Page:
10 Top Offenders that Can Disrupt Your Hormones
Beside BPA and BPS, other top offenders you should be aware of, and watch out for, include:
Phthalates, a group of industrial chemicals used to make plastics like polyvinyl chloride (PVC) more flexible and resilient. They’re also one of the most pervasive of the endocrine disrupters, found in everything from processed food packaging and shower curtains to detergents, toys and beauty products like nail polish, hair spray, shampoo, deodorants, and fragrances. Exposure to phthalates can lead to incomplete testicular descent in fetuses, reduced sperm counts, testicular atrophy or structural abnormality and inflammation in newborns. Fluoride, which is added to the majority of public water supplies in the United States. Research has shown that animals treated with fluoride had lower levels of circulating melatonin, as reflected by reduced levels of melatonin metabolites in the animals’ urine. This reduced level of circulating melatonin was accompanied — as might be expected — by an earlier onset of puberty in the fluoride-treated female animals. Perfluorooctanoic acid (PFOA), a likely carcinogen found in grease- and water-resistant coatings and non-stick cookware. Methoxychlor and Vinclozin, an insecticide and a fungicide respectively, have been found to cause changes to male mice born for as many as four subsequent generations after the initial exposure. Nonylphenol ethoxylates (NPEs). Known to be potent endocrine disrupters, these chemicals affect gene expression by turning on or off certain genes, and interfere with the way your glandular system works. Bovine growth hormones(rBGH) commonly added to commercial dairy have been implicated as a contributor to premature adolescence. MSG, a food additive that’s been linked to reduced fertility. Non-fermented soy products, which are loaded with hormone-like substances. DDE (a breakdown product of the pesticide DDT) PCBs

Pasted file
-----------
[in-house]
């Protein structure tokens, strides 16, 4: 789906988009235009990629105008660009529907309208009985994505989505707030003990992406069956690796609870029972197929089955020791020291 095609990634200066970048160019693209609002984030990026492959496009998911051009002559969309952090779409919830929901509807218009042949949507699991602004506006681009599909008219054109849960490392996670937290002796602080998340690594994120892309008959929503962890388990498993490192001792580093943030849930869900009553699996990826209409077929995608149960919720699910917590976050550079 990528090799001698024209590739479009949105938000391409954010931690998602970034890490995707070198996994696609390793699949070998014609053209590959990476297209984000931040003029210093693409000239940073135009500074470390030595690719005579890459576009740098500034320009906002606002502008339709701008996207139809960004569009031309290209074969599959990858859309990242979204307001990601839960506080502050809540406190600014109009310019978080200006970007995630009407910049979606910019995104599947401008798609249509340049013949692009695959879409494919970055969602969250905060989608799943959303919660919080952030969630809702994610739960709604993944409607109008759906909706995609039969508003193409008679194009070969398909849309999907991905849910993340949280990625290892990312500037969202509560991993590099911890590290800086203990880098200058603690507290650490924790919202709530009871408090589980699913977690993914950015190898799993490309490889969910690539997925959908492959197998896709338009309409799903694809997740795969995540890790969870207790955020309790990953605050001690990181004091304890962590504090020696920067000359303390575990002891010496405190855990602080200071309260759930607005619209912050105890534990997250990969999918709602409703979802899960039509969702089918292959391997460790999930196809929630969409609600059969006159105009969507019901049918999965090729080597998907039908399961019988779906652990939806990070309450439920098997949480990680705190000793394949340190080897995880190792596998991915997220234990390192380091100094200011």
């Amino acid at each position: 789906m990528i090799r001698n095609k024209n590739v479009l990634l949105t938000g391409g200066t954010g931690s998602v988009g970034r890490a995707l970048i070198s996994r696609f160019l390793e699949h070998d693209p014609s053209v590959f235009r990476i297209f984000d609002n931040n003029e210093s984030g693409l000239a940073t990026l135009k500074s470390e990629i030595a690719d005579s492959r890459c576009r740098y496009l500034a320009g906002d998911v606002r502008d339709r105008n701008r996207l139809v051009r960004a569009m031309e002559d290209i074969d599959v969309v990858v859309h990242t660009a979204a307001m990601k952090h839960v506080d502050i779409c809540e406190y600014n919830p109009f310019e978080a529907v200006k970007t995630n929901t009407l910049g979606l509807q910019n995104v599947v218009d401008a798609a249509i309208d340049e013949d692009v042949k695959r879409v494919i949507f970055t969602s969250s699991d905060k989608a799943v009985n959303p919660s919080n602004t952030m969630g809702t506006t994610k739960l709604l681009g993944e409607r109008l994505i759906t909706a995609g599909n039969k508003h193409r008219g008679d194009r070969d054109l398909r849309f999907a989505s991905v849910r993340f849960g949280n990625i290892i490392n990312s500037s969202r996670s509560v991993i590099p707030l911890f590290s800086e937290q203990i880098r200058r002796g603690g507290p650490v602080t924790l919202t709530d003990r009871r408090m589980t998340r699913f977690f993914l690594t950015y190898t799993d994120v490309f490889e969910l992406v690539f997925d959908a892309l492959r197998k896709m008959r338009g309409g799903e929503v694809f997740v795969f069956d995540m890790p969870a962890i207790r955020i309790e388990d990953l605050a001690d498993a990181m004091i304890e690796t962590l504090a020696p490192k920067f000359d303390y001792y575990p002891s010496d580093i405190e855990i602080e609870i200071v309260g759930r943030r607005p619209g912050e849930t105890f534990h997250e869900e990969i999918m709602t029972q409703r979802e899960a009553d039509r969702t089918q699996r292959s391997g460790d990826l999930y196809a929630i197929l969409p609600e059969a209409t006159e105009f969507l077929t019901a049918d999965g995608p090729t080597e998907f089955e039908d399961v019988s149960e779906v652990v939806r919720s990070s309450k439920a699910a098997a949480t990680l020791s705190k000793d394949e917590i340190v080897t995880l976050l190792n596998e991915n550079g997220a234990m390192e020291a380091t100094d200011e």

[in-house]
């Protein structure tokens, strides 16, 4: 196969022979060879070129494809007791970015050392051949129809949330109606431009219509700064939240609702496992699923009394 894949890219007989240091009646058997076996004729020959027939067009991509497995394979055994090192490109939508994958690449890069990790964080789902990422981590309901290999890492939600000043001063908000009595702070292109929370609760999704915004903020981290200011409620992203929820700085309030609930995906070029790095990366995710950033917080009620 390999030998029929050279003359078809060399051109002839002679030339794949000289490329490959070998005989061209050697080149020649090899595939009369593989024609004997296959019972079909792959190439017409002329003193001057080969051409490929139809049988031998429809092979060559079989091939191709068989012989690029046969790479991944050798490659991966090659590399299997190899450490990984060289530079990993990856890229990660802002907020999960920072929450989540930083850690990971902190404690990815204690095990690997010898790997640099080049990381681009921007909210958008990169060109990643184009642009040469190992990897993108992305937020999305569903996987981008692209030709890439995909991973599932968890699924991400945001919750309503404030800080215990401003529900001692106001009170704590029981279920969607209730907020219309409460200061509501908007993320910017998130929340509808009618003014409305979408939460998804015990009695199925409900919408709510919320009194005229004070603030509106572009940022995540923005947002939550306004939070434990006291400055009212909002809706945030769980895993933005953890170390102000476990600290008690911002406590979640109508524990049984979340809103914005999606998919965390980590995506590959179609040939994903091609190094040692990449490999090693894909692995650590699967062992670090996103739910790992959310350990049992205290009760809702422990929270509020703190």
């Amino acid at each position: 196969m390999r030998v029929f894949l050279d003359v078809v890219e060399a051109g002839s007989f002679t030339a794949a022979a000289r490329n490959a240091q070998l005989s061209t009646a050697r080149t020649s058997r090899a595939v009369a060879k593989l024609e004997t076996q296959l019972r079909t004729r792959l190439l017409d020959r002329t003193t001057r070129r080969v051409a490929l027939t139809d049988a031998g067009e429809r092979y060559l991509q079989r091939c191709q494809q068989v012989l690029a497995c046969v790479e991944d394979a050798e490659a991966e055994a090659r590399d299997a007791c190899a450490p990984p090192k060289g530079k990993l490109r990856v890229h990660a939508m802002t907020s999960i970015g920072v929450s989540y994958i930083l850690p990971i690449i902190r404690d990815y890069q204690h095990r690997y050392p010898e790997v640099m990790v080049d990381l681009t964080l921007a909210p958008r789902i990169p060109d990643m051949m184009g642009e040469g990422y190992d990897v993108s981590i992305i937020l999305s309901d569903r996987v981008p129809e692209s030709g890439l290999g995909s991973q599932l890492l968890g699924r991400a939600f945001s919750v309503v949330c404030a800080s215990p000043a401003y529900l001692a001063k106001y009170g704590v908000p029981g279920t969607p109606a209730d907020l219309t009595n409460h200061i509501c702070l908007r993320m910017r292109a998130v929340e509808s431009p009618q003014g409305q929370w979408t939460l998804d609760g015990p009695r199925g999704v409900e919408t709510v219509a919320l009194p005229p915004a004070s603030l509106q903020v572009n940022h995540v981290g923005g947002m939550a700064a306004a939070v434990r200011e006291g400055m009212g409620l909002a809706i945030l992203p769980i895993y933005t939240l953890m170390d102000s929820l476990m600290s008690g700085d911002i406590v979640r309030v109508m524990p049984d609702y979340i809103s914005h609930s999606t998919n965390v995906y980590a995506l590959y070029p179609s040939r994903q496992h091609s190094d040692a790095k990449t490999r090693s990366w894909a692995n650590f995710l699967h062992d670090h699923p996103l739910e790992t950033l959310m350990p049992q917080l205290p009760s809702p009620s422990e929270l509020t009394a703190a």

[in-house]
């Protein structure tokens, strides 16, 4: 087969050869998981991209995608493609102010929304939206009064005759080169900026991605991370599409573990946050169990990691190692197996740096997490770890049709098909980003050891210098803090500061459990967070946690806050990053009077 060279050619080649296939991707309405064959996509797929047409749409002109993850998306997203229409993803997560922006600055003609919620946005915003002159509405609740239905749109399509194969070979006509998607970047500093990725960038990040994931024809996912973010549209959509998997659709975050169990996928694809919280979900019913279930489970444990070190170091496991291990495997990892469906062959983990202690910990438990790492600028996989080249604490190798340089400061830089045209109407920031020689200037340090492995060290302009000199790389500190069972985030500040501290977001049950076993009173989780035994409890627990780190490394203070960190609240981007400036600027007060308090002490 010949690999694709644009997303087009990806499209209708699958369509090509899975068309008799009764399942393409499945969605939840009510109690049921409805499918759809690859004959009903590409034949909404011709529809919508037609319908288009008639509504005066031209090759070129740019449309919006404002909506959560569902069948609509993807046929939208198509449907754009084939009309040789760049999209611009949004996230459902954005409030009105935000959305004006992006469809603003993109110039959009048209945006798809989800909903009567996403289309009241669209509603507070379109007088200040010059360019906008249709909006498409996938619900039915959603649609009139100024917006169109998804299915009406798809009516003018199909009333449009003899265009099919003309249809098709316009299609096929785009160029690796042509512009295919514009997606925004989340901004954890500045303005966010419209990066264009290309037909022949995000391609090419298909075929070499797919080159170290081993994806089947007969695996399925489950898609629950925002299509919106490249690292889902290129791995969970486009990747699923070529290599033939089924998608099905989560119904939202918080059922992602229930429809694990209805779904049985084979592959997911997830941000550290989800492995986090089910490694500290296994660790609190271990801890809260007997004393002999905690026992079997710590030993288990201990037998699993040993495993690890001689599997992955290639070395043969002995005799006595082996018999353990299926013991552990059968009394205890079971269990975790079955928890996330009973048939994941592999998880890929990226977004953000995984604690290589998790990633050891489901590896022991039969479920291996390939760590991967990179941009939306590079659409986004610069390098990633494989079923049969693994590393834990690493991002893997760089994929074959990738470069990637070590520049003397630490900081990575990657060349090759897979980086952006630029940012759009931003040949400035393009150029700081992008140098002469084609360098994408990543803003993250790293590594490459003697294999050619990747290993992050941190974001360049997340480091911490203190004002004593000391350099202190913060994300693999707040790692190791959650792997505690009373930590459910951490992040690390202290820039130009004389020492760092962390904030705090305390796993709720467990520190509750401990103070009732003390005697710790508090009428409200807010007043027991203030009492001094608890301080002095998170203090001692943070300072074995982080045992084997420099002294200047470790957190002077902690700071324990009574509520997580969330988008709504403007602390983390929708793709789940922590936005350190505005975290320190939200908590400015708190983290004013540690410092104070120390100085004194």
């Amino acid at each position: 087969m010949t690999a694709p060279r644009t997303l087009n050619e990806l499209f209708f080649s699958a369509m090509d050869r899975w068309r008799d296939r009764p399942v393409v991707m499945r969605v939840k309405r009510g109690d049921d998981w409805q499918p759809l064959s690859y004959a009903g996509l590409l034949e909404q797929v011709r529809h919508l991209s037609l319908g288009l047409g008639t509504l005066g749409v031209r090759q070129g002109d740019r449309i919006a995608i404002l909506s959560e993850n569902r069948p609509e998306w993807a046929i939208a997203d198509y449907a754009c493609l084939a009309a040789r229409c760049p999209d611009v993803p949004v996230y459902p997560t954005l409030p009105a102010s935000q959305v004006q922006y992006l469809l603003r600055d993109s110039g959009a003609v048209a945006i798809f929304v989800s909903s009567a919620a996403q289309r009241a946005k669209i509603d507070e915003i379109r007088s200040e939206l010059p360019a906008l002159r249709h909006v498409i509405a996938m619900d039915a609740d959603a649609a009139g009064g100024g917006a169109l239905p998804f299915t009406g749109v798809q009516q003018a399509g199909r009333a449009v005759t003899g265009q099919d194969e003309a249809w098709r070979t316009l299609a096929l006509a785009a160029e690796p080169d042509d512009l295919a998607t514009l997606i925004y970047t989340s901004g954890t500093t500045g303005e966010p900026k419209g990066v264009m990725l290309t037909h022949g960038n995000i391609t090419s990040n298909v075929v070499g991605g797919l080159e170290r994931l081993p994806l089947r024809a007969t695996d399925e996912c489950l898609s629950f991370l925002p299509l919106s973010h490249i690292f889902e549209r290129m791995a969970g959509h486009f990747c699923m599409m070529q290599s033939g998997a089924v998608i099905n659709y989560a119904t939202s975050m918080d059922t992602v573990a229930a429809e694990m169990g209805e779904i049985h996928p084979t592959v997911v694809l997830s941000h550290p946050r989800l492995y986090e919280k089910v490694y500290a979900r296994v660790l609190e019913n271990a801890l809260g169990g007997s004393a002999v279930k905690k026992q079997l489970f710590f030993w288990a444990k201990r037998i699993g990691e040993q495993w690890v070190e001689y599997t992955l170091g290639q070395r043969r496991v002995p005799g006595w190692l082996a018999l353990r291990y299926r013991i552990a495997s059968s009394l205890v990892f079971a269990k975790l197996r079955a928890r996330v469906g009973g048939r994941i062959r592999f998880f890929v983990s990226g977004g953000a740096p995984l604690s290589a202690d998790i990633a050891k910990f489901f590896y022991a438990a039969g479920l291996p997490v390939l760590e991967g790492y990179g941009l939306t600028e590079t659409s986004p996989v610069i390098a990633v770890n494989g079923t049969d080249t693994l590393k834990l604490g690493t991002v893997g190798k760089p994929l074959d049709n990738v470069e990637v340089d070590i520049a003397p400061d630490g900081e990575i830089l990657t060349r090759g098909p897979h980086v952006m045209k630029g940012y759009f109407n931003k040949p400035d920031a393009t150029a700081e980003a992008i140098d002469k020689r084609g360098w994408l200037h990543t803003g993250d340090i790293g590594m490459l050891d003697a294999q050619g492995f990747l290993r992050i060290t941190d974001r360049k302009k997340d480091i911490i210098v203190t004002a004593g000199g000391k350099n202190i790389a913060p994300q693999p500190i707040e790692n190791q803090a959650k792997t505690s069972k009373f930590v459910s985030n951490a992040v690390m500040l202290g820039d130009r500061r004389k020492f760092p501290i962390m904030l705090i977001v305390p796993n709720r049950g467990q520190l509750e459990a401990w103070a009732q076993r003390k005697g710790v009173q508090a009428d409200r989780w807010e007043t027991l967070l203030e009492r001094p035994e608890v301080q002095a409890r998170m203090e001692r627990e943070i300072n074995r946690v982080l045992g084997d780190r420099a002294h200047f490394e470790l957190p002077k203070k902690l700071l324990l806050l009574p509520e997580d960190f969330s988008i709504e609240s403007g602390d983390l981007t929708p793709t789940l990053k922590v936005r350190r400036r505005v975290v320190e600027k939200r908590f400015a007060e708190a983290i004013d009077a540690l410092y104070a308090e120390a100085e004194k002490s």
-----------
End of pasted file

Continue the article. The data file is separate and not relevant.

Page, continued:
Tips to Reduce Exposure to Hormone-Disrupting Substances
- Eat whole, preferably organic, produce and free-range, organic meats to reduce your exposure to added hormones, pesticides and fertilizers. Also avoid milk and other dairy products that contain the genetically engineered recombinant bovine growth hormone (rBGH or rBST)
- Eat mostly raw, fresh foods. Processed, prepackaged foods (of all kinds) are a major source of soy and chemicals such as BPA and phthalates.
- Store your food and beverages in glass rather than plastic, and avoid using plastic wrap and canned foods (which are often lined with BPA-containing liners).
- Use glass baby bottles and BPA-free sippy cups for your little ones.
- Make sure your baby’s toys are BPA-free, such as pacifiers, teething rings and anything your child may be prone to suck on.
- Only use natural cleaning products in your home to avoid phthalates.
- Switch over to natural brands of toiletries such as shampoo, toothpaste, antiperspirants and cosmetics. The Environmental Working Group’s Skin Deep Database is a great resource for finding personal care products that are free of phthalates, parabens and other potentially dangerous chemicals.
- Avoid using artificial air fresheners, dryer sheets, fabric softeners or other synthetic fragrances.
- Replace your non-stick pots and pans with ceramic or glass cookware.
- When redoing your home, look for “green,” toxin-free alternatives in lieu of regular paint and vinyl floor coverings.
- Replace your vinyl shower curtain with one made of fabric.
- Avoid non-fermented soy, especially if you’re pregnant. Also, never use soy-based infant formula.
- 10 Harmful Chemicals to Ban from Your Home Immediately. (zedie.wordpress.com)